A Perfect Clock For Any Hacker’s Ohm

The vast majority of us are satisfied with a standard, base ten display for representing time. Fewer of us like to be a bit old-fashioned and use a dial with a couple of hands that indicate the time, modulo twelve. And an even smaller minority, with a true love for the esoteric, are a fan of binary readouts. Well, there’s a new time-telling game in town, and as far as we’re concerned it’s one of the best ones yet: resistor color codes.

The Ohm Clock is, as you may have guessed, a giant model of a resistor that uses its color bands to represent time.  Each of the four bands represents a digit in the standard HH:MM representation of time, and for anybody well-versed in resistor codes this is sure to be a breeze to read. The clock itself was designed by [John Bradnam]. It’s body is 3D printed, with RGB LEDs to brightly illuminate each segment. The whole thing is controlled by an old favorite – an ATtiny, supported by a Real Time Clock (RTC) chip for accurate timekeeping.

You can set the time in the traditional fashion using buttons, or — and here’s the brilliant part — you can use a resistor. Yup, that’s right. Connecting a 220 Ohm resistor across two terminals on the clock will set the time to 2:20. Genius.

When you come across an art as old as timekeeping, it’s easy to assume that everything’s already been done. We have sundials, hourglasses, analog clocks, digital watches, those cool clocks that use words instead of numbers, the list goes on. That’s why it’s so exciting to see a new (and fun!) idea like this one emerge.

29 thoughts on “A Perfect Clock For Any Hacker’s Ohm

  1. I just wonder how well it will show brown or gray. It is notoriously difficult to show non-saturated colors with LEDs when most of the background is reflectively illuminated – there is no reference for white balance or brightness. Perhaps illuminating the resistor body from inside also would help a bit, though it might look weird. Or perhaps an ambient light sensor could match the brightness to surroundings.

    1. We don’t have any trouble discerning brown when there is some context. Brown is just a darker orange. While it may be difficult to tell the difference between 11:11 and 33:33, this is not something that would come up in this case, since the first digit will always be 0, 1, or 2. The more difficult color is black, which may be difficult to tell from gray, since a ring not illuminated will reflect the ambient lighting, making it look gray. The answer to that is to use a transparent black color of plastic for the diffusers, which will look black when not illuminated.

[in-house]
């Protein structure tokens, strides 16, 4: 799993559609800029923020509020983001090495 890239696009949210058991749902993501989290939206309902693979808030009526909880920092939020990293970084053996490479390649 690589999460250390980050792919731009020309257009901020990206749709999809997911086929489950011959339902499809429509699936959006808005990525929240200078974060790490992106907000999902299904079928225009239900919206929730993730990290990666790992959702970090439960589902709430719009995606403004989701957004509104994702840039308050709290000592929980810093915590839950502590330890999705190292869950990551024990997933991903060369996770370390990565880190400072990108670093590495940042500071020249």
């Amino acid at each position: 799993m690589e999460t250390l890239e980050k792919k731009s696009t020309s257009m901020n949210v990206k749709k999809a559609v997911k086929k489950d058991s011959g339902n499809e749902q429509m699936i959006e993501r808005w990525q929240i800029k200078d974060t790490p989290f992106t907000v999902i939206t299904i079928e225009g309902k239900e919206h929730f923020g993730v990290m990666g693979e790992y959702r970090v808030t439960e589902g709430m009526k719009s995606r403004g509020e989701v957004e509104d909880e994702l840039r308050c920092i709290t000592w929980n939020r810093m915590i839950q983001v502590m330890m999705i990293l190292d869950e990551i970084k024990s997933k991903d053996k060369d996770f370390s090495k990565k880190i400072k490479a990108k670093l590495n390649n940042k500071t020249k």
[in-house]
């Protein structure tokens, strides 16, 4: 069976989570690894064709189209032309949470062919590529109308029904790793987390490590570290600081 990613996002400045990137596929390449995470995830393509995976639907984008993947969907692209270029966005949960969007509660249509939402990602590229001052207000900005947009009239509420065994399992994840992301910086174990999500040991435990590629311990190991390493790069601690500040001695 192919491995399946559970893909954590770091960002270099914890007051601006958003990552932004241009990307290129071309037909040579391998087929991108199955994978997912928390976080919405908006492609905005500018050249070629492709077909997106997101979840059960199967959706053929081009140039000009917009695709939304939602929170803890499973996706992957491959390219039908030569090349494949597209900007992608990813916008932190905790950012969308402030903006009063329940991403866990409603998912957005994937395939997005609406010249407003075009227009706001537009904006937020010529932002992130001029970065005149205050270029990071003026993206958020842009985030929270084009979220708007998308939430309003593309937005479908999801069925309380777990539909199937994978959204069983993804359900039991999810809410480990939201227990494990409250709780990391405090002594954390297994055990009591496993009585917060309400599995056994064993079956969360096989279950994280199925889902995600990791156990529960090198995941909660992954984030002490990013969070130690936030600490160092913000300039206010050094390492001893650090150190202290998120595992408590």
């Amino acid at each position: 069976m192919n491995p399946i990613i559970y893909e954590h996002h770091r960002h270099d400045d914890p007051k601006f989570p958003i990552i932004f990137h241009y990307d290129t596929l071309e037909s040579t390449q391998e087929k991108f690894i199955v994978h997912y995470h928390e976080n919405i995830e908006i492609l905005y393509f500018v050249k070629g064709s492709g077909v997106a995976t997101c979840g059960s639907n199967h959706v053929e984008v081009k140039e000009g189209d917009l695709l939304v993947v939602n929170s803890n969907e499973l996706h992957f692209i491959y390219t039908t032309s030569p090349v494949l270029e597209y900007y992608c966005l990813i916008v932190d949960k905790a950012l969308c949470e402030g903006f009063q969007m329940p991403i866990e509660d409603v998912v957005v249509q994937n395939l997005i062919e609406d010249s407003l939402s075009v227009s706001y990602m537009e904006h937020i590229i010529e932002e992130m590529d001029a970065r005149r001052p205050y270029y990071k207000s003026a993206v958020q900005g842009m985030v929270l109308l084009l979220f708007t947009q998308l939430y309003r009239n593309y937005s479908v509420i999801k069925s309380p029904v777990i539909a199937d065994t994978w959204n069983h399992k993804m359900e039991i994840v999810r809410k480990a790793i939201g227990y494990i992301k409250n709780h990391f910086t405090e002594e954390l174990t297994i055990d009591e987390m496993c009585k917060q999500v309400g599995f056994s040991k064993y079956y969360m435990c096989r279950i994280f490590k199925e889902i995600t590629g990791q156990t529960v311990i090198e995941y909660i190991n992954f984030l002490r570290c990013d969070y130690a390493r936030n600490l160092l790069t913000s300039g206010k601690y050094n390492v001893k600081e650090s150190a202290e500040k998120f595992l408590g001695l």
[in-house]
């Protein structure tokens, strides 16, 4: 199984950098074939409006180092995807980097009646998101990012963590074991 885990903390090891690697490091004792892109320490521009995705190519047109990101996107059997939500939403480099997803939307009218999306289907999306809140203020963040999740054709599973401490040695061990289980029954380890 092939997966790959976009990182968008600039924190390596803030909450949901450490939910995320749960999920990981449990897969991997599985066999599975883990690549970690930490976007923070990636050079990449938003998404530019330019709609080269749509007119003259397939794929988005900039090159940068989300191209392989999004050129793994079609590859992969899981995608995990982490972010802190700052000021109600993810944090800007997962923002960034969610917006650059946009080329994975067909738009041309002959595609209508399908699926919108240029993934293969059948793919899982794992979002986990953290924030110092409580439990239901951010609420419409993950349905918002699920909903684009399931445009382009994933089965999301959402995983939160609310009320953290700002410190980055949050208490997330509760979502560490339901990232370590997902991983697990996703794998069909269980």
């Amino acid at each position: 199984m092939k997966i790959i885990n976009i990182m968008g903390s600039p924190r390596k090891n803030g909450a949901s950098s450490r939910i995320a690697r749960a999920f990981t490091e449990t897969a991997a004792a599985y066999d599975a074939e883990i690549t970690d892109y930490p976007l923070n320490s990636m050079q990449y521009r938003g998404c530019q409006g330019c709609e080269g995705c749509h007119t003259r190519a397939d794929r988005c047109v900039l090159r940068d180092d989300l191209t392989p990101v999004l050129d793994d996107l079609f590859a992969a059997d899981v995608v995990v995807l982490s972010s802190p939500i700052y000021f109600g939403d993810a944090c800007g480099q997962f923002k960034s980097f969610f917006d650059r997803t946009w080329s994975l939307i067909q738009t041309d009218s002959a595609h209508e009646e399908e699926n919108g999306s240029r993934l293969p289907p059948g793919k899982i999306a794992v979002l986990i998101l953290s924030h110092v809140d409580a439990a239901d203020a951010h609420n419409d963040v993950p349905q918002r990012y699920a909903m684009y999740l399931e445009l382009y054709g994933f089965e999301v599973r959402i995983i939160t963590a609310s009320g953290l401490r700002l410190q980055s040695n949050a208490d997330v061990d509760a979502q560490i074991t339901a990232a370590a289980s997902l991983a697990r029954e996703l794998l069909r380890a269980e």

2. I love the idea! I especially like setting it with a resistor. A pot could obviously be used to set it to any desired time.

    Though I’ve seen it done before, and indeed, it was difficult to distinguish between the colors.
    The one I saw used plexiglass disks, with red, green, and blue LEDs to illuminate them. Depending on the ambient lighting, it was hard to distinguish between brown, red, and orange, and between black, grey, and white. The optical design to get this to work will be the tricky part.

  3. So ALMOST right. Resistors have their bands offset toward one end of the component, so you can tell which end to start reading at. This one is symmetrical, so if you turn the clock around, it reads wrong.

  4. Back in the days of cordless phones I had reversed the 123 and 789 rows to make the calculator standard instead of Bell Handicap and I didn’t want others to use it either. With access to a full set of sign-painters colors I did the keys to these colors. Nobody could dial out with it but me. Colorful keypad!

    I would like an app to do this on my smartphone. Bell Handicap is a disadvantaged way we “learn” math in the US along with Roman time.

    This project may be able to use moving colored tapes or some kind of passive colored media. Maybe in a bigger “wattage” case?

    1. “Bell Handicap”! Brilliant.
      I was sure I wasn’t the only one whose muscle-memory was getting in the way when typing numbers on a keypad. But never saw anyone else mention it until now. Good to know I’m not the only one 😉

    1. That would be possible with a digipot. (I2C/SPI settable potentiometer) Assuming the ends are metal or can be made metal / conductive.

      Hah. And then use a multimeter for secondary display.

      (Actually, I’m much more impressed with the looks and colour bands. But it would be nifty if someone complains about not knowing colour codes etc: “just use an ohmmeter”)

  5. Brilliant concept! I love it!
    The construction of the color bands is nicely done too, just a single LED per band. Although I guess you must see it in real life since the photos might not do it justice. Nice feature to set time using a resistor, extra points for that!

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